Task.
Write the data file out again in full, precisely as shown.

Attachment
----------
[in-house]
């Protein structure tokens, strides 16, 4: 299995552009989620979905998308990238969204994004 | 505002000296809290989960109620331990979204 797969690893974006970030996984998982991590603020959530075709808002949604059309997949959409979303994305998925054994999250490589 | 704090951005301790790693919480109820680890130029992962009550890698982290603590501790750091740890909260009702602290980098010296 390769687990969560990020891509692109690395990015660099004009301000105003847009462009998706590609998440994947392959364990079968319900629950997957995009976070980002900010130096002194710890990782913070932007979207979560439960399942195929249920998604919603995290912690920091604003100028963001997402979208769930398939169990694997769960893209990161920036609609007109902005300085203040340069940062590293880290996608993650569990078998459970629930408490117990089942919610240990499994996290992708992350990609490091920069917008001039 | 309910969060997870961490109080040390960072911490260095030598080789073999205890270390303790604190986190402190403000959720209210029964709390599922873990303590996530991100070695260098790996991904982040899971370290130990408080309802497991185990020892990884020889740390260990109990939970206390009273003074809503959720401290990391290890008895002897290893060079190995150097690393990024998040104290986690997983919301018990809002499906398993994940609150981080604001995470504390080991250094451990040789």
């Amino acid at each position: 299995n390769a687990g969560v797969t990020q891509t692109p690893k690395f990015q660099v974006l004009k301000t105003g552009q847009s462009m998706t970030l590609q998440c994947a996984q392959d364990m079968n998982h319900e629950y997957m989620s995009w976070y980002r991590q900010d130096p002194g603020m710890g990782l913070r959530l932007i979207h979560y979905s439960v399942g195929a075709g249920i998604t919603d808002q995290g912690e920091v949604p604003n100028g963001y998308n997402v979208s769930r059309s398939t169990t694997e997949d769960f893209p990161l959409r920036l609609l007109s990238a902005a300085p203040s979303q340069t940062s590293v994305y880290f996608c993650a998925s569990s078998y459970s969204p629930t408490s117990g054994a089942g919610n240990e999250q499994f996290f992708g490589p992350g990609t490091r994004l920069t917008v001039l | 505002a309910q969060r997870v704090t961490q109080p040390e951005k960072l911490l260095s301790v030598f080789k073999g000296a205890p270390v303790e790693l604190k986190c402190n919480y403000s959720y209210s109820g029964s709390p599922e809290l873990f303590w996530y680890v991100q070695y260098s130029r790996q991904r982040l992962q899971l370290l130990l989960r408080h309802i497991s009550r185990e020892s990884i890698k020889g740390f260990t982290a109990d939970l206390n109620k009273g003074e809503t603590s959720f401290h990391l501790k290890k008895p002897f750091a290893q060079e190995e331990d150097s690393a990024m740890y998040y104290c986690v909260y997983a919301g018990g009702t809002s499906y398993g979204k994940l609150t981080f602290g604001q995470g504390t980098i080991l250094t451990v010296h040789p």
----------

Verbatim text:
[in-house]
């Protein structure tokens, strides 16, 4: 299995552009989620979905998308990238969204994004 | 505002000296809290989960109620331990979204 797969690893974006970030996984998982991590603020959530075709808002949604059309997949959409979303994305998925054994999250490589 | 704090951005301790790693919480109820680890130029992962009550890698982290603590501790750091740890909260009702602290980098010296 390769687990969560990020891509692109690395990015660099004009301000105003847009462009998706590609998440994947392959364990079968319900629950997957995009976070980002900010130096002194710890990782913070932007979207979560439960399942195929249920998604919603995290912690920091604003100028963001997402979208769930398939169990694997769960893209990161920036609609007109902005300085203040340069940062590293880290996608993650569990078998459970629930408490117990089942919610240990499994996290992708992350990609490091920069917008001039 | 309910969060997870961490109080040390960072911490260095030598080789073999205890270390303790604190986190402190403000959720209210029964709390599922873990303590996530991100070695260098790996991904982040899971370290130990408080309802497991185990020892990884020889740390260990109990939970206390009273003074809503959720401290990391290890008895002897290893060079190995150097690393990024998040104290986690997983919301018990809002499906398993994940609150981080604001995470504390080991250094451990040789």
């Amino acid at each position: 299995n390769a687990g969560v797969t990020q891509t692109p690893k690395f990015q660099v974006l004009k301000t105003g552009q847009s462009m998706t970030l590609q998440c994947a996984q392959d364990m079968n998982h319900e629950y997957m989620s995009w976070y980002r991590q900010d130096p002194g603020m710890g990782l913070r959530l932007i979207h979560y979905s439960v399942g195929a075709g249920i998604t919603d808002q995290g912690e920091v949604p604003n100028g963001y998308n997402v979208s769930r059309s398939t169990t694997e997949d769960f893209p990161l959409r920036l609609l007109s990238a902005a300085p203040s979303q340069t940062s590293v994305y880290f996608c993650a998925s569990s078998y459970s969204p629930t408490s117990g054994a089942g919610n240990e999250q499994f996290f992708g490589p992350g990609t490091r994004l920069t917008v001039l | 505002a309910q969060r997870v704090t961490q109080p040390e951005k960072l911490l260095s301790v030598f080789k073999g000296a205890p270390v303790e790693l604190k986190c402190n919480y403000s959720y209210s109820g029964s709390p599922e809290l873990f303590w996530y680890v991100q070695y260098s130029r790996q991904r982040l992962q899971l370290l130990l989960r408080h309802i497991s009550r185990e020892s990884i890698k020889g740390f260990t982290a109990d939970l206390n109620k009273g003074e809503t603590s959720f401290h990391l501790k290890k008895p002897f750091a290893q060079e190995e331990d150097s690393a990024m740890y998040y104290c986690v909260y997983a919301g018990g009702t809002s499906y398993g979204k994940l609150t981080f602290g604001q995470g504390t980098i080991l250094t451990v010296h040789p």